We all know what an internet troll looks like, right? He’s that unshaven, smelly creep who lives in his parent’s basement and wastes away hours needling people under the guise of a pseudonym. Trolls hide behind anonymity. Report one and they’ll just crop up under a new username. A troll uses incomplete sentences to hurl insults and his words of vitriol are littered with misspellings. We can all spot a troll a mile away.
If only spotting a troll were that simple. You see, I’ve been a troll and I expect you have too. We don’t generally set out to be trolls, but sometimes the beast inside sneaks out. We wrap our trolling in polite words, undeniable “facts,” subtle criticisms, and well-meaning concerns. It’s especially difficult to tame our trolls during times of political unrest, violence, and turmoil. Our inner trolls are often well disguised, but their only goal is to derail, distract, and discredit.
Are you a Troll? You might be trolling if:
- You begin your comment with, “I hate to break it to you” or you announce your intention to play “devil’s advocate.”
- You are worried over the language, grammar, or attitudes of others, rather than the content of their posts.
- You begin conversations by listing your credentials or your comment is longer than the original post.
- You only interact with someone online is to disagree with them. You prioritize being right over all else.
- You criticize under the guise of concern. You tell someone “Your message might be more effective if you…” (were nicer, more succinct, less passionate, knew the facts). Your post appeals to someone’s fear of authority, as in “You should be careful about what you write.”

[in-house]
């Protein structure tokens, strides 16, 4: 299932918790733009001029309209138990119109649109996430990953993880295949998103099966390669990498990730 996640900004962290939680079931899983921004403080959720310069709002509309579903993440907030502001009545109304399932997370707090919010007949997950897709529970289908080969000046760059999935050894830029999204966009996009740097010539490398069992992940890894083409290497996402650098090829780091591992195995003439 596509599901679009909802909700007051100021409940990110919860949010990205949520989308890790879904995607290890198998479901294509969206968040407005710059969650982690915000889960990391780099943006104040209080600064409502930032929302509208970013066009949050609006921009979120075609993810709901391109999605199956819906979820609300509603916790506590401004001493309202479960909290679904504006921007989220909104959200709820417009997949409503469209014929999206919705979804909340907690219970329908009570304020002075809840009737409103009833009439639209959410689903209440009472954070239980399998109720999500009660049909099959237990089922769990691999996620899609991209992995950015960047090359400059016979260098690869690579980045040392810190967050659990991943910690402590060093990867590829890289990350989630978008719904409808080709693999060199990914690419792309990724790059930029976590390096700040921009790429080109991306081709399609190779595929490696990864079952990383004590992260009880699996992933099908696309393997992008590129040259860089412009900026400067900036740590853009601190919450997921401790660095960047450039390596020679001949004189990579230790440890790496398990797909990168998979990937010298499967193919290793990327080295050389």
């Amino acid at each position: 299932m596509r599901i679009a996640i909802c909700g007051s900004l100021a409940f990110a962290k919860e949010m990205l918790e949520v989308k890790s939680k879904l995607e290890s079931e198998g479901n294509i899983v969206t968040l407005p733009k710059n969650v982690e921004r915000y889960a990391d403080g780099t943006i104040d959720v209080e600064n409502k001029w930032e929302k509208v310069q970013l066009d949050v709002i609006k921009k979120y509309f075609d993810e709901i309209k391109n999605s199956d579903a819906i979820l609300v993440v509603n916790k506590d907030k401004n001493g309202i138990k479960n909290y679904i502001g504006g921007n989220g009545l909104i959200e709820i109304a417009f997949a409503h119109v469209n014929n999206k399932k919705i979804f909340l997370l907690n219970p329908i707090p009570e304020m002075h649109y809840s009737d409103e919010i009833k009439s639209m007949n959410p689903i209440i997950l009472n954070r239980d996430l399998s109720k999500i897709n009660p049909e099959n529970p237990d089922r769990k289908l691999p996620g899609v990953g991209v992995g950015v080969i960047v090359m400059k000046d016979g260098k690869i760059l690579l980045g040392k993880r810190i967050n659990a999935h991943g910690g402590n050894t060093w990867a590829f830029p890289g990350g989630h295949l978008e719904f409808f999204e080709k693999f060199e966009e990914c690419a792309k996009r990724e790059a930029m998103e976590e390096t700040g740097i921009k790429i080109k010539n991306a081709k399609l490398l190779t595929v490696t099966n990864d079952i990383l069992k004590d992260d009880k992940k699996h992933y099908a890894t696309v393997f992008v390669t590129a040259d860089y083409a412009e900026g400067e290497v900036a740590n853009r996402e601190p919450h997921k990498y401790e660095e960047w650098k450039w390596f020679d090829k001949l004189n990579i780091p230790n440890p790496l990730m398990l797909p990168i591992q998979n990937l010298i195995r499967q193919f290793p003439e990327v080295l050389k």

- You rely on inappropriate humor or shock value. You introduce outrageous comparisons, such as likening someone to Hitler.
- You interrogate or pick at someone else with the intent of making them angry or shutting them down. You might tag someone in a post with the expectation that an argument will ensue.
- You resort to gaslighting by saying “That couldn’t have really happened” or require statistics, even when evidence is difficult to obtain.
- You begin with a compliment, then proceed to tear apart the writer.
- You contact a “friend” out of concern and proceed to question their morals, life direction, spirituality, or personal decisions. Trolls love to give unsolicited advice and warnings, especially to people they haven’t talked to in a long time.
Perhaps you’re reading this and feeling defensive. Maybe this sounds like more of that politically correct nonsense. In truth, trolling achieves our goals sometimes – to put people on the defensive, undermine them, or shut them down. Trolling is also often well-meaning and unintentional. We become frustrated when what we see as positive efforts have a negative effect.
Our inner trolls often come out when we’re passionate and care deeply about an issue, but effective advocacy requires us to tame the beast. If our real goal is to foster discussion, educate, and learn, then we have to keep our trolls caged.